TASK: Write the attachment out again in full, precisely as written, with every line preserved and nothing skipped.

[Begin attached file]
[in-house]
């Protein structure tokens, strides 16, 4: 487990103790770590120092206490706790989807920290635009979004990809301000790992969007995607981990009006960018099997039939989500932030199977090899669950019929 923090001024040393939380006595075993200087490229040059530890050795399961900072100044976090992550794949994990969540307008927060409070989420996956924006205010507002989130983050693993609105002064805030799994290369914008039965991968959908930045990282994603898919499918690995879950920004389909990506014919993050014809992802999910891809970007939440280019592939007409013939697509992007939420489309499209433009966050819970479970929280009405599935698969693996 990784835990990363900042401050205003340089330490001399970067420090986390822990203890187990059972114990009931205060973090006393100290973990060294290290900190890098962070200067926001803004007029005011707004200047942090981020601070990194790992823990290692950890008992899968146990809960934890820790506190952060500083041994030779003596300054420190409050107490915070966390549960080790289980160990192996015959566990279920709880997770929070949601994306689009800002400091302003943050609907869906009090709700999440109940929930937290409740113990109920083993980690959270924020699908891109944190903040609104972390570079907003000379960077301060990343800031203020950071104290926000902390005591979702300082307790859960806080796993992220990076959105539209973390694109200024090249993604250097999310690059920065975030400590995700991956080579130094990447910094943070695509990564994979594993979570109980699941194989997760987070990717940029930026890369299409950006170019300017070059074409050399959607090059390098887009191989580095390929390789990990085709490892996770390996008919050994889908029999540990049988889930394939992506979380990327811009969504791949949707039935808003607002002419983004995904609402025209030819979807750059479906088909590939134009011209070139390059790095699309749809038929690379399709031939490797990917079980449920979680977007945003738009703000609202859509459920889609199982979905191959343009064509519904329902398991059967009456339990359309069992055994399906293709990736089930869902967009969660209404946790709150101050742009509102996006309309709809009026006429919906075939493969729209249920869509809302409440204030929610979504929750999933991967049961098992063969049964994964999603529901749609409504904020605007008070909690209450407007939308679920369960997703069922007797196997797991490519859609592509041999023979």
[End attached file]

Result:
[in-house]
């Protein structure tokens, strides 16, 4: 487990103790770590120092206490706790989807920290635009979004990809301000790992969007995607981990009006960018099997039939989500932030199977090899669950019929 923090001024040393939380006595075993200087490229040059530890050795399961900072100044976090992550794949994990969540307008927060409070989420996956924006205010507002989130983050693993609105002064805030799994290369914008039965991968959908930045990282994603898919499918690995879950920004389909990506014919993050014809992802999910891809970007939440280019592939007409013939697509992007939420489309499209433009966050819970479970929280009405599935698969693996 990784835990990363900042401050205003340089330490001399970067420090986390822990203890187990059972114990009931205060973090006393100290973990060294290290900190890098962070200067926001803004007029005011707004200047942090981020601070990194790992823990290692950890008992899968146990809960934890820790506190952060500083041994030779003596300054420190409050107490915070966390549960080790289980160990192996015959566990279920709880997770929070949601994306689009800002400091302003943050609907869906009090709700999440109940929930937290409740113990109920083993980690959270924020699908891109944190903040609104972390570079907003000379960077301060990343800031203020950071104290926000902390005591979702300082307790859960806080796993992220990076959105539209973390694109200024090249993604250097999310690059920065975030400590995700991956080579130094990447910094943070695509990564994979594993979570109980699941194989997760987070990717940029930026890369299409950006170019300017070059074409050399959607090059390098887009191989580095390929390789990990085709490892996770390996008919050994889908029999540990049988889930394939992506979380990327811009969504791949949707039935808003607002002419983004995904609402025209030819979807750059479906088909590939134009011209070139390059790095699309749809038929690379399709031939490797990917079980449920979680977007945003738009703000609202859509459920889609199982979905191959343009064509519904329902398991059967009456339990359309069992055994399906293709990736089930869902967009969660209404946790709150101050742009509102996006309309709809009026006429919906075939493969729209249920869509809302409440204030929610979504929750999933991967049961098992063969049964994964999603529901749609409504904020605007008070909690209450407007939308679920369960997703069922007797196997797991490519859609592509041999023979």